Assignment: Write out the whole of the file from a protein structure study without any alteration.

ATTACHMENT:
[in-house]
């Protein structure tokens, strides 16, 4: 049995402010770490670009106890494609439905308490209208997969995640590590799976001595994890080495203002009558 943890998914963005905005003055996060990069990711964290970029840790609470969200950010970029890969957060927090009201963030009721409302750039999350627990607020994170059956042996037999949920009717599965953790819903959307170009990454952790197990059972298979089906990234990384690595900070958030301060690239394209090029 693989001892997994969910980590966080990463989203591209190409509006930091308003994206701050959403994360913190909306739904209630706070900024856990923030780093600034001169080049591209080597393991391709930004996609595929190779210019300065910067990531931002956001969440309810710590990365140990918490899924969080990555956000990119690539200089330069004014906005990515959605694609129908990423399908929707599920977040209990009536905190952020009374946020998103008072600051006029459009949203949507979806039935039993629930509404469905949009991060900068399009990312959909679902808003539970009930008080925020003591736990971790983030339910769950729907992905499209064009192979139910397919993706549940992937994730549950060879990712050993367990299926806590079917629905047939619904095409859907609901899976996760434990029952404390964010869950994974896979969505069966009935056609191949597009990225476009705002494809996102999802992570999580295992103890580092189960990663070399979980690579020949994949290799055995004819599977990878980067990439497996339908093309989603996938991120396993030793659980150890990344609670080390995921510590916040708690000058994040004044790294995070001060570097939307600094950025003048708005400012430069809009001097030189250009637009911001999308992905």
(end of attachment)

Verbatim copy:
[in-house]
């Protein structure tokens, strides 16, 4: 049995402010770490670009106890494609439905308490209208997969995640590590799976001595994890080495203002009558 943890998914963005905005003055996060990069990711964290970029840790609470969200950010970029890969957060927090009201963030009721409302750039999350627990607020994170059956042996037999949920009717599965953790819903959307170009990454952790197990059972298979089906990234990384690595900070958030301060690239394209090029 693989001892997994969910980590966080990463989203591209190409509006930091308003994206701050959403994360913190909306739904209630706070900024856990923030780093600034001169080049591209080597393991391709930004996609595929190779210019300065910067990531931002956001969440309810710590990365140990918490899924969080990555956000990119690539200089330069004014906005990515959605694609129908990423399908929707599920977040209990009536905190952020009374946020998103008072600051006029459009949203949507979806039935039993629930509404469905949009991060900068399009990312959909679902808003539970009930008080925020003591736990971790983030339910769950729907992905499209064009192979139910397919993706549940992937994730549950060879990712050993367990299926806590079917629905047939619904095409859907609901899976996760434990029952404390964010869950994974896979969505069966009935056609191949597009990225476009705002494809996102999802992570999580295992103890580092189960990663070399979980690579020949994949290799055995004819599977990878980067990439497996339908093309989603996938991120396993030793659980150890990344609670080390995921510590916040708690000058994040004044790294995070001060570097939307600094950025003048708005400012430069809009001097030189250009637009911001999308992905």